The House of Representatives today voted 59 -13 to approve an $8.94 billion 2017 state budget bill that includes no broad-based tax increases, provides tax relief to retirees, enhances the state’s economic development tools, fully funds education, significantly scales back a proposal to tax medical marijuana and rolls back parking fees at state beaches to 2011 levels.
The bill will now be sent to the Senate, where a hearing and vote by the Senate Finance Committee is scheduled tomorrow at 4 p.m. The full Senate is likely to take up the measure Friday.
“I’m very proud of this budget. There are no new taxes or fees for the general public. In fact, we’ve eliminated those that were proposed, reduced fees and provided tax relief for seniors, low-income earners and small businesses while maintaining our commitments to economic development and education. It’s a pro-business, pro-jobs, pro-economy and pro-citizens budget, one that is the result of many, many hours of listening, thoughtful negotiating and consideration. I believe the citizens of our state will be happy with this budget,” said House Speaker Nicholas A. Mattiello.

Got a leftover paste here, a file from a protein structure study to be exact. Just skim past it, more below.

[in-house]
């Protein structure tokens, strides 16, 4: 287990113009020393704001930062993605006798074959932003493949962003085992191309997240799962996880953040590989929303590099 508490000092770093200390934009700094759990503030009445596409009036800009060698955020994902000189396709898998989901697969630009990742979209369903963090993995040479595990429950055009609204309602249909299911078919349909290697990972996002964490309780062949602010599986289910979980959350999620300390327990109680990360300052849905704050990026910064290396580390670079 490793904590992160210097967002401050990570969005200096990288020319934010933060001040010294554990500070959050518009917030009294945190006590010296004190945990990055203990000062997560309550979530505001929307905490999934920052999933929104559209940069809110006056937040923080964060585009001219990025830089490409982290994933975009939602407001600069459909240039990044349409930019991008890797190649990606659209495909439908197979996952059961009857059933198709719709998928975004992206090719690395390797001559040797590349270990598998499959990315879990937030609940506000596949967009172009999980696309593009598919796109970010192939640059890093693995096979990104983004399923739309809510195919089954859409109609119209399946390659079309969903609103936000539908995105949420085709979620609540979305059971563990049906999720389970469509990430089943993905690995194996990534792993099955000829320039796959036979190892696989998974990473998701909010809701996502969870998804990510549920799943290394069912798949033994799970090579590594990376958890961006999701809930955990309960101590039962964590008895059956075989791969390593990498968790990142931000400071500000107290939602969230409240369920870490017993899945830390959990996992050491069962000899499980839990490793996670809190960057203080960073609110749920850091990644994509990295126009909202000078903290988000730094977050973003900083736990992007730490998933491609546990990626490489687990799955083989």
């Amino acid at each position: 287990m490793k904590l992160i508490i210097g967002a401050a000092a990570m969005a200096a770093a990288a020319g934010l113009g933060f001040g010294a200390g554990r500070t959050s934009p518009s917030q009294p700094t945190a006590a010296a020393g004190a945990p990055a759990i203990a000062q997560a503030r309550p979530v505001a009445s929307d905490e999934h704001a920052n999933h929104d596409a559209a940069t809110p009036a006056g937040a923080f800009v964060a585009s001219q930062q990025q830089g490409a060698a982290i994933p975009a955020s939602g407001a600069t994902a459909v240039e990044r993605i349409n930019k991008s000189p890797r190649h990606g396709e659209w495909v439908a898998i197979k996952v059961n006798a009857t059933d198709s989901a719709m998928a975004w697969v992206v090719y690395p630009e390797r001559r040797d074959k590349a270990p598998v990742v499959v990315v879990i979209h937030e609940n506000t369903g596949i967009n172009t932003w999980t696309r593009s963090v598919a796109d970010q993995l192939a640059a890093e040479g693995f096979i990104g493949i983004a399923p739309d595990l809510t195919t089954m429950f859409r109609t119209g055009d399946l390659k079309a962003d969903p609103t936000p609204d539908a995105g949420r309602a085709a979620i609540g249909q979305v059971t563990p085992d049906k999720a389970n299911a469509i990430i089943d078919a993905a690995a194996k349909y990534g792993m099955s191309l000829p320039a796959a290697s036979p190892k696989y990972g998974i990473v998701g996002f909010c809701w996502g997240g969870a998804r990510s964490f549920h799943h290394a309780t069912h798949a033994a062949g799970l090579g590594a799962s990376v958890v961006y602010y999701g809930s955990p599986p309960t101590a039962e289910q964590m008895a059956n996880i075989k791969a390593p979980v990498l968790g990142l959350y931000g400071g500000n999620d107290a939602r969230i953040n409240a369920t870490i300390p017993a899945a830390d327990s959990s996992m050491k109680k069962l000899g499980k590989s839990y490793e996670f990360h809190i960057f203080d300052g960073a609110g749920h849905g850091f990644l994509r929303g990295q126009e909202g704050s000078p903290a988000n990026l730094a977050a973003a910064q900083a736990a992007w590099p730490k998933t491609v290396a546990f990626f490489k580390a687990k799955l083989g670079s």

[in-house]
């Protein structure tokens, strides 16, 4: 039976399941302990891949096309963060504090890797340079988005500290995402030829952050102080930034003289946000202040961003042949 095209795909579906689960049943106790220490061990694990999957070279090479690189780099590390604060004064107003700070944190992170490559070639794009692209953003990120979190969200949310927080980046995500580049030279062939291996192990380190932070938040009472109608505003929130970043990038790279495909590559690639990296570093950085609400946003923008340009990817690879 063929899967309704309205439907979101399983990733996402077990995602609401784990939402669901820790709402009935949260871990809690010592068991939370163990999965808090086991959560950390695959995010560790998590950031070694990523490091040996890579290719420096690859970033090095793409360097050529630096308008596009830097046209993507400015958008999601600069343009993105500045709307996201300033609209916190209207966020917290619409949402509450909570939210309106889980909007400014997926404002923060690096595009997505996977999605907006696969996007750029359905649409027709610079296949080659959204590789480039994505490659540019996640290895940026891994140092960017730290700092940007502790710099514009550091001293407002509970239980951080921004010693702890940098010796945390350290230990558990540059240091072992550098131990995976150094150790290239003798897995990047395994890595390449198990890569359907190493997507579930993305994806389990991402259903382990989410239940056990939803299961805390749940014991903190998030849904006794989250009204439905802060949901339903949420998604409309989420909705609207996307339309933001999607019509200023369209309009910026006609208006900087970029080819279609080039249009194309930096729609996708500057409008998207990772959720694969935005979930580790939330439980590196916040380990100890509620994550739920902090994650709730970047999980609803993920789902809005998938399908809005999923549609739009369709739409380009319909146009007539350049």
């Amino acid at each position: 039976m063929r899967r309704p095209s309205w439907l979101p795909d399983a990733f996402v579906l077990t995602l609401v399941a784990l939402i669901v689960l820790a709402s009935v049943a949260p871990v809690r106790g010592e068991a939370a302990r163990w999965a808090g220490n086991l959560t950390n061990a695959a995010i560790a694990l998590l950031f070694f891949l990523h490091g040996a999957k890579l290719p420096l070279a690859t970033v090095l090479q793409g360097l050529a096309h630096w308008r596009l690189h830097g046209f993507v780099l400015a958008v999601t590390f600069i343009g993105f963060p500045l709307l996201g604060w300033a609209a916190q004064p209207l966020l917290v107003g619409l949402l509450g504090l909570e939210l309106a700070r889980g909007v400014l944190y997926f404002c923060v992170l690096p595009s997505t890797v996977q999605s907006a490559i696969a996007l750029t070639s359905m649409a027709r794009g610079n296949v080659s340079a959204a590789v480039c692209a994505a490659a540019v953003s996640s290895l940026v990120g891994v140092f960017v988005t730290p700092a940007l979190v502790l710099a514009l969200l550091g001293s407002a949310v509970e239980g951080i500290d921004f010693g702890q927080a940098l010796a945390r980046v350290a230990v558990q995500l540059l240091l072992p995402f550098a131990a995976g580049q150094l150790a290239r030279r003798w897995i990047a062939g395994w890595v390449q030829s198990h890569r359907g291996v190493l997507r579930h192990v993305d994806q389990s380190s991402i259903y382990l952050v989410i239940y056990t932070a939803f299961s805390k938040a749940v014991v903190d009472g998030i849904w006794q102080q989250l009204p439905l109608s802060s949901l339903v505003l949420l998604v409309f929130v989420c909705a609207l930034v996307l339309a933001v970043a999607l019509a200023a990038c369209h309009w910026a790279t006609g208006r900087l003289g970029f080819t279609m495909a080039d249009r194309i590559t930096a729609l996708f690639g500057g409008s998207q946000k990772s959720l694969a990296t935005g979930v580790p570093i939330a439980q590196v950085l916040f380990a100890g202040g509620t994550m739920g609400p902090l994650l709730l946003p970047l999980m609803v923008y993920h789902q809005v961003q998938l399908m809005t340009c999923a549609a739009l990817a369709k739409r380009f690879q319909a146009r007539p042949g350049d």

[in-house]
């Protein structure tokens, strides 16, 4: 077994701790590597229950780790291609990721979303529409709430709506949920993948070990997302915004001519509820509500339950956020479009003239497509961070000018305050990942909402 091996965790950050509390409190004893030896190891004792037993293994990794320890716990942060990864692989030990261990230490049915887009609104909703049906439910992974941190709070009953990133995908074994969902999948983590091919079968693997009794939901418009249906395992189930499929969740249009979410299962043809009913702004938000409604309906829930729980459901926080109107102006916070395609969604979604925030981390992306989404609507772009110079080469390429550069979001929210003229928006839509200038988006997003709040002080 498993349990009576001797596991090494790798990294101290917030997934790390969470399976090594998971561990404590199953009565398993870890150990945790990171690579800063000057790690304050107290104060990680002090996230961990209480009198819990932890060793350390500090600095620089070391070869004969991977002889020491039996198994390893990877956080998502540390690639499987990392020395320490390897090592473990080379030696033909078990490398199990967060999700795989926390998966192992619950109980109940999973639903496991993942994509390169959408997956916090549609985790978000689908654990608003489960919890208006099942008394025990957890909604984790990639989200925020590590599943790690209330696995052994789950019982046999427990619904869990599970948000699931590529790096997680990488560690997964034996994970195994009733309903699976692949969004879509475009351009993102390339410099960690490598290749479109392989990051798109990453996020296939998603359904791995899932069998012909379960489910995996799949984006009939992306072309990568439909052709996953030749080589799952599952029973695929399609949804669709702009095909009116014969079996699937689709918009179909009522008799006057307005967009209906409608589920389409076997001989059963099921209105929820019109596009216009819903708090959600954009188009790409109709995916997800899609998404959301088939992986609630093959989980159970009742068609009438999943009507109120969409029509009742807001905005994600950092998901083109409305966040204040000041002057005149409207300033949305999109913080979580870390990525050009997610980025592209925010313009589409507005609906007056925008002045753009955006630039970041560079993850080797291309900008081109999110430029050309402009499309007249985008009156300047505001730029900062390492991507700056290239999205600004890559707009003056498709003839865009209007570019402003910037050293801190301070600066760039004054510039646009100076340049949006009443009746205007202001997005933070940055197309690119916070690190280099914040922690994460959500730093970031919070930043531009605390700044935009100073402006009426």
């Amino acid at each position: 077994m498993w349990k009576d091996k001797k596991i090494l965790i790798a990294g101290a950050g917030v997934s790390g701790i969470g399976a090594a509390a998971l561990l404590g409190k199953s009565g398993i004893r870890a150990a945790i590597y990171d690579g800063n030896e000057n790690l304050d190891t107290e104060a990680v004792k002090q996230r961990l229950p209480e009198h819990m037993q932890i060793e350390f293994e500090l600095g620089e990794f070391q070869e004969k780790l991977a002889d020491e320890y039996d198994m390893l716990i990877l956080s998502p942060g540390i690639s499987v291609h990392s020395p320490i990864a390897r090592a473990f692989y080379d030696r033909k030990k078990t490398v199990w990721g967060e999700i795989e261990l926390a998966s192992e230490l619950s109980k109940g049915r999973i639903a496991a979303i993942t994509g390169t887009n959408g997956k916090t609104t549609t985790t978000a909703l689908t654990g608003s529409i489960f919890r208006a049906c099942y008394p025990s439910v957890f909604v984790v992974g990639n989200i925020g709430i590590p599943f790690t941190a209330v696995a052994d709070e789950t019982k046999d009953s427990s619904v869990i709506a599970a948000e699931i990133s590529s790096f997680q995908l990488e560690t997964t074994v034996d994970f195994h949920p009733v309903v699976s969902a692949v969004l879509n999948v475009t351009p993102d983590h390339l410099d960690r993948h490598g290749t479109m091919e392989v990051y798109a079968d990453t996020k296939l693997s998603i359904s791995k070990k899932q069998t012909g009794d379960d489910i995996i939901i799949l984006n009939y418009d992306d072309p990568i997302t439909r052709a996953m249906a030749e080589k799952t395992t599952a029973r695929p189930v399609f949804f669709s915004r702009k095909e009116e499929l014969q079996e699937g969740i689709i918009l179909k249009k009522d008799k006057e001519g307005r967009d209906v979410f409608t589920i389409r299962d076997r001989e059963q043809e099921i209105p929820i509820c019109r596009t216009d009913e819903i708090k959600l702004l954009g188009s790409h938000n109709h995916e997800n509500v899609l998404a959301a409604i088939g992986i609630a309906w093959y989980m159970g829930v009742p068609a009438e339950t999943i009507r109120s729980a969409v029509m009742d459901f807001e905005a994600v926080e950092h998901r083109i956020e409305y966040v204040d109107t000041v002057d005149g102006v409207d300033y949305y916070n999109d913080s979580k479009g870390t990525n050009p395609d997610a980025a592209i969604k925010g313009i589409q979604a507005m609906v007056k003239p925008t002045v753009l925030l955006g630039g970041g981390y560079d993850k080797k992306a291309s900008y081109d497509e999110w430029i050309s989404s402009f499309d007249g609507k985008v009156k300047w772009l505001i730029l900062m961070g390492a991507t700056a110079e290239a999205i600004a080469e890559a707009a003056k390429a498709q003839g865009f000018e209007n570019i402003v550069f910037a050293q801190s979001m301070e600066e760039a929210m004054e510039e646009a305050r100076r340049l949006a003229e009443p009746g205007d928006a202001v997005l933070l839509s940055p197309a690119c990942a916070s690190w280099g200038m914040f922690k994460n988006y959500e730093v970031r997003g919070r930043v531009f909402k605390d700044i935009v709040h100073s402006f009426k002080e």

Said House Finance Committee Chairman Marvin L. Abney (D-Dist. 73, Newport), “I believe this budget reflects what the people of Rhode Island have been asking for for a long time. We listened to many Rhode Islanders, and they want us to concentrate on encouraging job growth, rebuilding the economy and providing tax relief.”
The bill (2016-H 7454A) includes an initiative added by the House Finance Committee last week to provide a state income tax exemption to all retirees who have reached the full Social Security retirement age beginning in the 2017 tax year as a means to provide tax relief to seniors living on fixed incomes. The program would exempt the first $15,000 of income from state income taxes for retirees earning up to $80,000 as single tax filers, or up to $100,000 for joint filers. Last year in the 2016 budget bill, the General Assembly exempted all Social Security benefits from state income tax for those under the same income limits. This year’s initiative applies to other types of retirement income, including public and private pensions. The move would benefit over 60,000 taxpayers and provides $14 million of annual tax relief.